Dir/Wri: Charlotte Gainsbourg | Doc, 86′
In his rather tricksy biopic singer, photographer, actor and now director Charlotte Gainsbourg (1971-) attempts to unveils her legendary mother Jane Birkin (1946-), model, actor and enigmatic star of that kinky song “Je t’aime, moi non plus” by her rakish father Serge.
Keen to retain her mystique, Birkin smirks winsomely behind a tousled mop of hair, murmuring breathy soundbites to retain her allure, her daughter tentatively teasing out episodes past and present to avoid embarassing or disrupting the fragile facade that created her mother’s original elusiveness. The two speak French, Birkin sometimes breaking into ‘Franglais’. Meanwhile we desperately clutch at straws hoping for a meaty backstory, something more tangible to feed on; not so much of that flirty love affair between Birkin and Gainsbourg but of the essence of Birkin herself, and how she came to be celebrity muse to maverick star Serge Gainsbourg.
Many of her fellow female celebrities of the sixties: Twiggy, Jean Shrimpton, Marianne Faithful, and the like, have retained that place in history, seared to our collective consciousness as legendary icons. But was their legendary status justified; did it have ballast – or where they just lucky to be around to capture the essence of a time when this cloud of creative counterculture known as the ‘swinging sixties’ burst onto the scene?.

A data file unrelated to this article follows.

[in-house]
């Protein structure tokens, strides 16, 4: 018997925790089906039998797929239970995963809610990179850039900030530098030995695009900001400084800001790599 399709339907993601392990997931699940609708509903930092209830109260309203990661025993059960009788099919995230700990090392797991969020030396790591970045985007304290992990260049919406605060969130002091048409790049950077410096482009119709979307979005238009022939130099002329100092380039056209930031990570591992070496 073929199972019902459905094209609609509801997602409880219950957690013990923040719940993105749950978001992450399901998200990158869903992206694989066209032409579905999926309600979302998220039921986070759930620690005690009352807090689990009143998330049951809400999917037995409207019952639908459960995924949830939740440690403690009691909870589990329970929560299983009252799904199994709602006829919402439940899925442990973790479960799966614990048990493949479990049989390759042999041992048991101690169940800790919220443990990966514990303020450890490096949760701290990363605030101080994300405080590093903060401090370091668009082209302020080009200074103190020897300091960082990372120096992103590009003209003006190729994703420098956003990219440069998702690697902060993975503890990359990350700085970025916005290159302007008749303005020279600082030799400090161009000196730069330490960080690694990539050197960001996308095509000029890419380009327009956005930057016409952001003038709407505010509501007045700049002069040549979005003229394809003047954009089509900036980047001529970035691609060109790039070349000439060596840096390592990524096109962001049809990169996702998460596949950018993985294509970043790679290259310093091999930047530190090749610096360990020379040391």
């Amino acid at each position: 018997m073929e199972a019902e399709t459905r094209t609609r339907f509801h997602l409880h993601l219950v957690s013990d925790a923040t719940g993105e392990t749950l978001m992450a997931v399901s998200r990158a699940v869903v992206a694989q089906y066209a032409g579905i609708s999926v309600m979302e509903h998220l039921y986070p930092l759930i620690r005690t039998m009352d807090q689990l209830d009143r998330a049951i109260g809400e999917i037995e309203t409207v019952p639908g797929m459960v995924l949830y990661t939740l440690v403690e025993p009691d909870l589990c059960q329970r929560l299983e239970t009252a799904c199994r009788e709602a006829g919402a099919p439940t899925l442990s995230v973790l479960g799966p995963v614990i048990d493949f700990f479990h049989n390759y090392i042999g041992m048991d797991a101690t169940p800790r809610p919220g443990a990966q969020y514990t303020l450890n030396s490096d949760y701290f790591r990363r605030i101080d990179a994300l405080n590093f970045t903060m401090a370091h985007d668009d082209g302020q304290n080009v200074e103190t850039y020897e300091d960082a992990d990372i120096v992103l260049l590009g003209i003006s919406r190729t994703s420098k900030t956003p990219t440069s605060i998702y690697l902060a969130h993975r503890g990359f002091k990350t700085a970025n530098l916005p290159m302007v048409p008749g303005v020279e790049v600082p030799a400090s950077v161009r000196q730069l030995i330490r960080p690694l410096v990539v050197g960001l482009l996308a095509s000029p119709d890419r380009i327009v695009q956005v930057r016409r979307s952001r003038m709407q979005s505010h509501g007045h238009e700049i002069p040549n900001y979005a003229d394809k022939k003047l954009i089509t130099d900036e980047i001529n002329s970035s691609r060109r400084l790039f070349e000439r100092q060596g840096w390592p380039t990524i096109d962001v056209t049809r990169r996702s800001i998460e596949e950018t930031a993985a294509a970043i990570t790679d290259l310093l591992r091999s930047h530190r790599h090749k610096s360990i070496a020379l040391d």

The legendary Agnes Varda had a go at revealing Birkin in her upbeat film essay Jane B. by Agnès V. but managed to keep her friend under wraps. Will Charlotte do the same, or will her piece a ‘peek behind the scenes’ that manages to find something more intriguing. Sadly no.
Loose and louche, this turns out to be rather sketchy, to say the least. Mother and daughter potter around in the garden of Birkin’s picturesque seaside home accompanied by various small kids, the veteran star, now 74, attempting to be edgy by admitting to hacking off her hair in a flattering mirror, catching sight of the finished result in a less attractive reflection, and is horrified. But the stunt gave her singing career another lease of life when she performed onstage at the Paris Bataclan, proving she did have a real voice. Previously she had lip-synced to a playback tape.
From her various interviews over the years, and searching on Wikipedia, we know that Birkin was married to prolific film composer John Barry and had Kate who later committed suicide in 2013. She then gave birth to Charlotte with Gainsbourg and Lou Doillon with Jacques Doillon. The Hermes ‘Birkin’ bag was named after her and she wrote the “Munkey Diaries”, but what new gems are uncovered here? Not a lot in an arcane outing that feels like an intensely personal vanity project with its family footage and hushed mother/daughter chats, but nothing else. There are no archive clips or film excerpts to enrich the film for the entertainment and enlightenment of audiences young and older. Just a rather ‘off the cuff’ sortie that plays out as a series of snapshots of the two spending time together. They are clearly close, touchingly so, but also respective of one another’s talents and Charlotte never pushes the boundaries into real intimacy.
The most fascinating scene sees Jane and Charlotte swinging by Serge’s flat in the rue de Verneuil (Paris) which has remained untouched with his white shoes – even Gitane cigarettes and old cans of food (many having exploded!) – there for all to see. But that’s as interesting as it gets for the outsider. Another missed opportunity. MT
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